All the trends are interesting. But the one that jumped out at us is the rise of career nomadism.
Key quote describing this group:
"... there’s an increasing amount of employees who actually want to make walking out the door a major part of their career. These “career nomads” are high-performing talented pros who have no qualms switching jobs, organizations and even careers. Millennials, people born between 1982 and 2000 and now the largest part of the US workforce, seem particularly disinterested in staying put."
Korn Ferry goes on to say that corporations are going to need to attract and keep these nomads happy or miss out on a key source of top talent.
We certainly agree. And we see this as one of the drivers of the growth of independent work (freelancing, independent consulting, etc.).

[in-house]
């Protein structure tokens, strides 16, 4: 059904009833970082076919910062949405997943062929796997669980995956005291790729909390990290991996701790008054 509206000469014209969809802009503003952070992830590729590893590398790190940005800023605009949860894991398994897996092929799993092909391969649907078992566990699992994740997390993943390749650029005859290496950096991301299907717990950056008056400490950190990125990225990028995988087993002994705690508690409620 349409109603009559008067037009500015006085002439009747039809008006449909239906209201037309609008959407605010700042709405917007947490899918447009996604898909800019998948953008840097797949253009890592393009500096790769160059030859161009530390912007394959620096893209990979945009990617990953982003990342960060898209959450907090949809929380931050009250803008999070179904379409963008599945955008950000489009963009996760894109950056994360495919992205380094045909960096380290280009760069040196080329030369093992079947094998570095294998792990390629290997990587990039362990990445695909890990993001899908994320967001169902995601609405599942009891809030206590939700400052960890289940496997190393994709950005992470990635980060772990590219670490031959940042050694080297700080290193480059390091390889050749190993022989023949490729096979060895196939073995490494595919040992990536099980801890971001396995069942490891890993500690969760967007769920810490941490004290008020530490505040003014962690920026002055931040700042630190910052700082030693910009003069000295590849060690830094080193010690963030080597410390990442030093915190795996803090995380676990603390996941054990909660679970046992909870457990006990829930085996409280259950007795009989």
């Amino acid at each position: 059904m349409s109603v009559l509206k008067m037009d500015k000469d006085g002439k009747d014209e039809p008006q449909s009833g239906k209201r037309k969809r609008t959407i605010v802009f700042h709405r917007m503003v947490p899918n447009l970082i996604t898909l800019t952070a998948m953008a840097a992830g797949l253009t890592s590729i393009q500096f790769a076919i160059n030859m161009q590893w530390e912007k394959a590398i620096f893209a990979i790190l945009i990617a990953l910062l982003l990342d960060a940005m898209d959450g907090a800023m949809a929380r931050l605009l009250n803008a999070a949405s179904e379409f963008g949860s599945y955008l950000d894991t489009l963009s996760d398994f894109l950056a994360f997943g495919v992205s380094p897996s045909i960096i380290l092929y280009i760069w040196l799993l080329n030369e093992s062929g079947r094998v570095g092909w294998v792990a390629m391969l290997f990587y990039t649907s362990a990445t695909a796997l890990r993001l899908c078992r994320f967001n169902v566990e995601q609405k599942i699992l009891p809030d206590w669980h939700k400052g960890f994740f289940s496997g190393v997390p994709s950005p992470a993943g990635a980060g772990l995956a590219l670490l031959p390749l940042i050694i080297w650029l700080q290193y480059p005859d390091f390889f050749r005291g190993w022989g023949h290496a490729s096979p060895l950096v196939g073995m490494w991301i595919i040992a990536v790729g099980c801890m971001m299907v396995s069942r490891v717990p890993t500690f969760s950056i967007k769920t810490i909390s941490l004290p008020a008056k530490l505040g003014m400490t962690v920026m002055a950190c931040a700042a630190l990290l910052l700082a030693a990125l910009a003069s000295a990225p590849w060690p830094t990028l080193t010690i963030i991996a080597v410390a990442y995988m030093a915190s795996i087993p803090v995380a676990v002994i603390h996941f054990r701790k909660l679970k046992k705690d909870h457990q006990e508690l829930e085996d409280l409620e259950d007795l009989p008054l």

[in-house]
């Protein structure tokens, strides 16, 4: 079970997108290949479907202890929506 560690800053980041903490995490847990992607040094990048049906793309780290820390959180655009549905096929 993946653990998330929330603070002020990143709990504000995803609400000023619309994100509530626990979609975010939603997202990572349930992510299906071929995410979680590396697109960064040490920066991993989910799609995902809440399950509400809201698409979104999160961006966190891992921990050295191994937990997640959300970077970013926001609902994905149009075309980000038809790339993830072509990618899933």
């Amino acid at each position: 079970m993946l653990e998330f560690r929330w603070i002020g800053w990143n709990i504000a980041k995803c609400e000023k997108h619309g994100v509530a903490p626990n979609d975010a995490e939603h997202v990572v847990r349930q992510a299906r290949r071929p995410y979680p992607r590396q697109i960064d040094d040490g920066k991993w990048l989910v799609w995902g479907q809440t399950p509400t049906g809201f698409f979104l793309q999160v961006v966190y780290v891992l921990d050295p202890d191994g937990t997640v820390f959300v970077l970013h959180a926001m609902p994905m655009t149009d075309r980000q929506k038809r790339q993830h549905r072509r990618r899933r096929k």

Work is becoming more team and project-oriented, and the barriers separating traditional and independent work continue to erode. For an increasing number of workers, it’s not simply a matter of having a traditional payroll job or working independently.
Instead, many are doing both, developing their professional lives by shifting back and forth between independent work and traditional employment.
Often workers choose to go independent to explore new opportunities, learn new skills or gain flexibility. Later on, many rotate back to traditional jobs.
The most extreme version of career nomads are digital nomads. And as with career nomads, millennials are particularly interested in spending some part of their careers as digital nomads.
Talent mobility is a growing fact of corporate life, especially among highly skilled workers. Hiring organizations need to accept and adapt to this new reality.